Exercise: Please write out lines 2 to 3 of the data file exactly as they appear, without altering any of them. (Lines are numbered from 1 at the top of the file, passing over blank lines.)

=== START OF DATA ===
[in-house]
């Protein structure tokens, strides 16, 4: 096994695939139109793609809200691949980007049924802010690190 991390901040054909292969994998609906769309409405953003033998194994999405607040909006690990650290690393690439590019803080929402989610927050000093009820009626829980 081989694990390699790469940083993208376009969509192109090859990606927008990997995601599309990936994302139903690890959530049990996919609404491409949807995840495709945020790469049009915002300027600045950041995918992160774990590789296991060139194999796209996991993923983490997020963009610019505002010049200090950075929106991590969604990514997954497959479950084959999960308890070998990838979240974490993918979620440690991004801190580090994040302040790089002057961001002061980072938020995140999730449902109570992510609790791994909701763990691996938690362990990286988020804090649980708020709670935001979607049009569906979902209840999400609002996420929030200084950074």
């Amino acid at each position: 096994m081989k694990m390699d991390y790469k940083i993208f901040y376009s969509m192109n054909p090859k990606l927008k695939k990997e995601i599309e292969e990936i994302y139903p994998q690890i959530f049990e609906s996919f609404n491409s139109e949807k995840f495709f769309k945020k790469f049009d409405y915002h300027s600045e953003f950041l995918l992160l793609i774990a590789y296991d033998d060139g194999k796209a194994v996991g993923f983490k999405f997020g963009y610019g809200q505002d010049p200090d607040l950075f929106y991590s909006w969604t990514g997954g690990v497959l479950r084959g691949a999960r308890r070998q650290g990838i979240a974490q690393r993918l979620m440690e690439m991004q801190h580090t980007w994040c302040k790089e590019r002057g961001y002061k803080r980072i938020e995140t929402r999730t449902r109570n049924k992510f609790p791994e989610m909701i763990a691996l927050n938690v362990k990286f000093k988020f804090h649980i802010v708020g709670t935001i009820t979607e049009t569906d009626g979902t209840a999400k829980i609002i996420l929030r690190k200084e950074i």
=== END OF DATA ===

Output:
């Protein structure tokens, strides 16, 4: 096994695939139109793609809200691949980007049924802010690190 991390901040054909292969994998609906769309409405953003033998194994999405607040909006690990650290690393690439590019803080929402989610927050000093009820009626829980 081989694990390699790469940083993208376009969509192109090859990606927008990997995601599309990936994302139903690890959530049990996919609404491409949807995840495709945020790469049009915002300027600045950041995918992160774990590789296991060139194999796209996991993923983490997020963009610019505002010049200090950075929106991590969604990514997954497959479950084959999960308890070998990838979240974490993918979620440690991004801190580090994040302040790089002057961001002061980072938020995140999730449902109570992510609790791994909701763990691996938690362990990286988020804090649980708020709670935001979607049009569906979902209840999400609002996420929030200084950074």
């Amino acid at each position: 096994m081989k694990m390699d991390y790469k940083i993208f901040y376009s969509m192109n054909p090859k990606l927008k695939k990997e995601i599309e292969e990936i994302y139903p994998q690890i959530f049990e609906s996919f609404n491409s139109e949807k995840f495709f769309k945020k790469f049009d409405y915002h300027s600045e953003f950041l995918l992160l793609i774990a590789y296991d033998d060139g194999k796209a194994v996991g993923f983490k999405f997020g963009y610019g809200q505002d010049p200090d607040l950075f929106y991590s909006w969604t990514g997954g690990v497959l479950r084959g691949a999960r308890r070998q650290g990838i979240a974490q690393r993918l979620m440690e690439m991004q801190h580090t980007w994040c302040k790089e590019r002057g961001y002061k803080r980072i938020e995140t929402r999730t449902r109570n049924k992510f609790p791994e989610m909701i763990a691996l927050n938690v362990k990286f000093k988020f804090h649980i802010v708020g709670t935001i009820t979607e049009t569906d009626g979902t209840a999400k829980i609002i996420l929030r690190k200084e950074i």